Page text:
Risk Expert Gary Lynch on Harvey, Irma and Supply Chain Risk and Resilience (Part 1)

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Editor’s note: This is Part 1 in a two-part Q&A.

Hurricanes Harvey and Irma have come and gone, leaving devastation in their wake and — what’s that? More hurricanes on the way?

At the time of writing, tropical storm Jose is expected to become a hurricane and make its way towards the northeastern U.S. As the Washington Post reported, we’ve had six hurricanes so far this year, and going by the metric of total cyclone energy, we’ve already well surpassed the average full Atlantic hurricane season.

Instead of looking at Irma specifically like we did for Harvey, we decided to take a broader look at supply chain risk. To that end, we talked to Gary Lynch, who, according to our chief research officer Pierre Mitchell, is “the best supply risk guru in the world.”

Spend Matters: Can you tell us a little bit about your background?

Gary Lynch: I own a company called The Risk Project. We help organizations with their strategic direction, [trying] to turn risk into value, growth and profitability as opposed to just [being a] defensive mechanism.

I've been in the industry for a number of years. I just launched a risk service at the Gartner Group, and on the industry side, I've spent a great deal of time in the earlier days of being a chief security officer and information security officer for Chase Manhattan Bank and Prudential.

SM: So we’ve had two big hurricanes, one right after the other. What are companies saying?

GL: It has been uncomfortably quiet. Companies are not really sure right now what the downstream effects are going to be. They're not even sure in some cases as it relates to Harvey. From an economic standpoint, [Harvey is] the one that I'm more concerned about because of the materials side of it. The companies that I deal with rely on those materials, especially the plastics and chemicals.

We're still in the process of drawing off existing inventories and assessing how long capacity will be down for. Like most of these big events, especially when it hits the production side of the business, it really takes weeks to figure out how much impact there is going to be to [different] industries, what there's going to be a shortage of [and] what people are going to have to pay premium for. So the noise has been very limited right now, but I suspect within the next month or two, you [will] really start to see the [effects] unfold.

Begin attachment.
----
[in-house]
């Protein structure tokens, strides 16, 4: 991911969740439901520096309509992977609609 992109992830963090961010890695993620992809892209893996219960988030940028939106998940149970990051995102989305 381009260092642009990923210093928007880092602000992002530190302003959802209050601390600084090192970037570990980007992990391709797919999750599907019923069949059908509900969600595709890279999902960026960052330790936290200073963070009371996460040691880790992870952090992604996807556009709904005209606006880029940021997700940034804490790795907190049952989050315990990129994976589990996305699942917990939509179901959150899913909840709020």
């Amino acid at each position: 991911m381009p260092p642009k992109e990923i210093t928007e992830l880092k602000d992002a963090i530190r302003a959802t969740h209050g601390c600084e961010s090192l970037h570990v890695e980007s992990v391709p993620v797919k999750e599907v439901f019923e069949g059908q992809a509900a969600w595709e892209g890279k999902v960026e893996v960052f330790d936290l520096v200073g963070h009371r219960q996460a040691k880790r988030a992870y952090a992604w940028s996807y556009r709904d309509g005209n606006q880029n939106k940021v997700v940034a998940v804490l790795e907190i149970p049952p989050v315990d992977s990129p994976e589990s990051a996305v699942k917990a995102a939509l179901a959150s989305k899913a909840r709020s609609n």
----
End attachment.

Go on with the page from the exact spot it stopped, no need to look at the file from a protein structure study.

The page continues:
SM: There’s been a lot of attention, deservedly, given to Harvey and Irma. What risks are lurking out there that perhaps don’t receive enough attention?

GL: The cyber risk issue has taken center stage. That’s still of concern, but this business of risk is very event driven. [There are] some geopolitical risks [that] I think are lurking and are going to have a pretty dramatic effect, especially from an economic standpoint. There needs to be attention shifted back to that. In order to do that, you have to understand where your supply chains extend to and how they're going to change over the next two years through technology and automation.

I think the most important thing is to look at [risk] in the context of the industry. Take [as an example] medical device providers and the pressure on pricing — especially in the healthcare market, where you have tremendous industry pressure for more value-oriented solutions. It requires these organizations to really differentiate the contribution that their product or service is making. To me, those are even bigger risks than the next hurricane or the next supplier disruption.

SM: What can we do to make our supply chains more resilient?

GL: [We now have] products that give you an opportunity to understand when an event occurs almost in real time, the impacts of the event, the extent of the event [and] the interdependencies, meaning who's going to be affected, quantifying that in economic terms.

You're seeing some of the tools start to provide some real value in the context of understanding the risks, quantifying it and making sure the balance between your investment in maintaining the performance or the cost of the organization and the investment and risk are well balanced. I think we've seen some very dramatic improvements in the last three years in that space.

The other side of it though … when you look at risk and you look at uncertainty, you can see some opportunity. So the more I know about my risk, in many cases, the better positioned I am to take advantage of the opportunity in the market.

This interview has been edited and condensed.

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